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Diversity, Equity & Inclusion

Inside and Outside the Doors of Earthjustice
A Welcome Message
From Charles (Chas) J. Lopez Vice President, Diversity & Inclusion
“Achieving greater diversity, equity, and inclusion in everything we do is inextricably linked to our mission to protect our planet and defend the rights of all people to a healthy environment.”

As a child growing up in Salt Lake City, Utah, with multiple and intersecting social identities, none of which were part of the majority culture, I came to understand firsthand the significance of not only diversity, but also equity and inclusion. I am thankful for the struggles I endured and ultimately overcame because they made me more empathic to the struggles of others and instilled in me the value of perseverance.

I am honored and humbled to serve as the inaugural Vice President of Diversity and Inclusion at Earthjustice. My position here was made possible by the dedicated staff and leadership of Earthjustice who have paved the way for this important body of work to proceed.

The values and practices of diversity, equity and inclusion (DEI) are critical to our organization’s success. At its core, we understand that DEI is about excellence in who we are and in what we do. From the talent we aim to attract and retain to the partners and clients we join forces with, achieving greater diversity, equity, and inclusion in everything we do is inextricably linked to our mission to protect our planet and defend the rights of all people to a healthy environment.

As we move forward on our DEI efforts, we must also be mindful of the uneven history of diversity and inclusion within the environmental movement. Expert findings, including those of Dr. Dorceta E. Taylor from the University of Michigan and the Green 2.0 report, confirm that there is still much progress to be made in building a more diverse, equitable and inclusive environmental movement. While we remain heartened by the advancements already made, we need to also be mindful and vigilant about the challenges that lie ahead.

In this section of the website you will see Earthjustice’s DEI mission statement, examples of the cases we are working with some of our diverse clients and partners, and an action plan that spells out concrete goals and steps we will be taking over the next year to ensure that we are living our core values of excellence, justice and partnership. Many of you are likely in the midst of your own journey towards greater diversity, equity, and inclusion. I hope that we can continue to learn from each other and see this movement really flourish.

Yes, it will require hard work;

Yes, we will face inevitable challenges;

Yes, it will require a sustained effort; and

Yes, together, we can do it.

  • Andrea Delgado, senior legislative representative for Earthjustice, consults with clean air ambassadors from across the country as they prepare to tell their stories to members of Congress in hopes of securing stronger clean air protections.
    Matt Roth for Earthjustice
    Andrea Delgado, senior legislative representative for Earthjustice, consults with Clean Air Ambassadors from across the country as they prepare to tell their stories to members of Congress in hopes of securing stronger clean air protections. Promoting diversity both within and beyond Earthjustice—in our staff and in the clients and partners we work with—is critical to our success.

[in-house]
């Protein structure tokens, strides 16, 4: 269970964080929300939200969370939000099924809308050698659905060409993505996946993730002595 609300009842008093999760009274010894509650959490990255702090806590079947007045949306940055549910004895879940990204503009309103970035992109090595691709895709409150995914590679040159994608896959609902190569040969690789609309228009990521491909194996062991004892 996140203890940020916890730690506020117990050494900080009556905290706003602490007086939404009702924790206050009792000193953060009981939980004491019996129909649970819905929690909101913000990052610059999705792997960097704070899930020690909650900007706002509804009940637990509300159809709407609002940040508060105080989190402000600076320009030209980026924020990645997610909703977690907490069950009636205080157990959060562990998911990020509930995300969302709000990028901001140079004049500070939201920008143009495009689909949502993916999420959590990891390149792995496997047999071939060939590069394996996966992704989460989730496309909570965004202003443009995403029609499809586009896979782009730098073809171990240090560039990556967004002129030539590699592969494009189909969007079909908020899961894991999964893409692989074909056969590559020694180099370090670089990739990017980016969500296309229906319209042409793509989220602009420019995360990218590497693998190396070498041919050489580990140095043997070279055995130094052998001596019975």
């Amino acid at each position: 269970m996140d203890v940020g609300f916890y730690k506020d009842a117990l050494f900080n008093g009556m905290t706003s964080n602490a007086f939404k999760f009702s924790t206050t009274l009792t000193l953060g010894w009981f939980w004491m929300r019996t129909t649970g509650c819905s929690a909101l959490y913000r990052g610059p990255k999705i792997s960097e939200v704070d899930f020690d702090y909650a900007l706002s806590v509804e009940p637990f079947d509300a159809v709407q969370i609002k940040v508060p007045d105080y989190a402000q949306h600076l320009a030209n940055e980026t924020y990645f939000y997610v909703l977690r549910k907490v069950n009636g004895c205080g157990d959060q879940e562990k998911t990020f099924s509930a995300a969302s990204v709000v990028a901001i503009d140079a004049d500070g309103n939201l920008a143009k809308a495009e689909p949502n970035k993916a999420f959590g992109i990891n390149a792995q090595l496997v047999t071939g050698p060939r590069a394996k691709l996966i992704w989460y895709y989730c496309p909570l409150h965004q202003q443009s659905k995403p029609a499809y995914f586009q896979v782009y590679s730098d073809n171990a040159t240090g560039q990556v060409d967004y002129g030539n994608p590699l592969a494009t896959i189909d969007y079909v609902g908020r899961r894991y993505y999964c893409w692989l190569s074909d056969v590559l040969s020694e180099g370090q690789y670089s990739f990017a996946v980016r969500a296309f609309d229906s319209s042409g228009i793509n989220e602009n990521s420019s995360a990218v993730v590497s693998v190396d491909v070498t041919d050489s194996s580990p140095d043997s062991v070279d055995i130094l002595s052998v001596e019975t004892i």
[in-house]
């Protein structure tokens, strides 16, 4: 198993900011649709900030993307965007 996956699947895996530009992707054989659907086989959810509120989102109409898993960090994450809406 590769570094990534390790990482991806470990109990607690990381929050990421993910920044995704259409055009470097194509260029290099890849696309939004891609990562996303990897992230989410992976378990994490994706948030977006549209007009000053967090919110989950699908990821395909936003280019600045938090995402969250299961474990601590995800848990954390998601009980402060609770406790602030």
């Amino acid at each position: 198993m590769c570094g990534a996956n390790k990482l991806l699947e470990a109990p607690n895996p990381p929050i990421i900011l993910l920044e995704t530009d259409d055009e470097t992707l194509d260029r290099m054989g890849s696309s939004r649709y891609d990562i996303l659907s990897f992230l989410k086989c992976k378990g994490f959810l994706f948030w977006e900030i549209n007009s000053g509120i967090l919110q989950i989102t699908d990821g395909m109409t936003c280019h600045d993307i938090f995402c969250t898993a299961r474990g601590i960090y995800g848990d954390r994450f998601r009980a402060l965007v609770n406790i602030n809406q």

• Reverend Lennox Yearwood Jr. (left) of the Hip Hop Caucus speaks with Earthjustice President Trip Van Noppen at the 2013 '50 States United for Healthy Air' event in Washington, D.C.
    Chris Jordan-Bloch / Earthjustice
    Reverend Lennox Yearwood Jr. (left) of the Hip Hop Caucus speaks with Earthjustice President Trip Van Noppen at the 2013 50 States United for Healthy Air event in Washington, D.C. “While my mother and father fought to drink from the same water fountain, I am now fighting for clean water and clean air,” says Rev. Yearwood, whose group works with Earthjustice and other partners to expand the environmental movement beyond the traditional base of supporters.
  • Chrisangel plays in the shadows of a refinery in the Manchester neighborhood of Houston, Texas.
    Eric Kayne for Earthjustice
    Chrisangel, then-3-years-old, plays in the shadows of a refinery in the Manchester neighborhood of Houston, Texas. Polluting facilities are often situated in low-income communities and communities of color, disproportionately impacting the health of residents. Working with environmental justice partners to tackle these systemic inequities is one of Earthjustice’s ongoing priorities.
  • Tulalip tribal member Patti Gobin hugs her brother, Glen Gobin, after testifying against plans to build a tar sands oil pipeline that would threaten the Salish Sea and her tribe’s way of life.
    Chris Jordan-Bloch / Earthjustice
    Tulalip tribal member Patti Gobin hugs her brother, Glen Gobin, after testifying against plans to build a tar sands oil pipeline that would threaten the Salish Sea and her tribe’s way of life. “We are bound to this land. We are bound to the water. It is who we are,” says Glen. Earthjustice is representing U.S. tribes in proceedings before the Canadian National Energy Board, which will make a recommendation to the Canadian government on the future of the pipeline proposal.
  • Larry Gibson, activist and lifelong West Virginia resident, looks out over the devastated landscape of Kayford Mountain, which is adjacent to his home and where mountaintop removal coal mining has destroyed much of the celebrated scenery.
    Chris Jordan-Bloch / Earthjustice
    Larry Gibson, activist and lifelong West Virginia resident, looks out over the devastated landscape of Kayford Mountain, which is adjacent to his home and where mountaintop removal coal mining has destroyed much of the celebrated scenery. Earthjustice actively works in court and on Capitol Hill to prevent mountaintop removal mining from harming rural communities.
  • Maria Aguilera, a farmworker, and her son stand in a strawberry field in California.
    Dave Getzschman for Earthjustice
    Maria Aguilera, a farmworker, and her son stand in a strawberry field in California. Due to weak federal protections, farmworkers and their families are among the most at-risk from pesticide poisoning. Earthjustice is working with farmworker rights groups and unions to ensure that all people are treated equally under the law.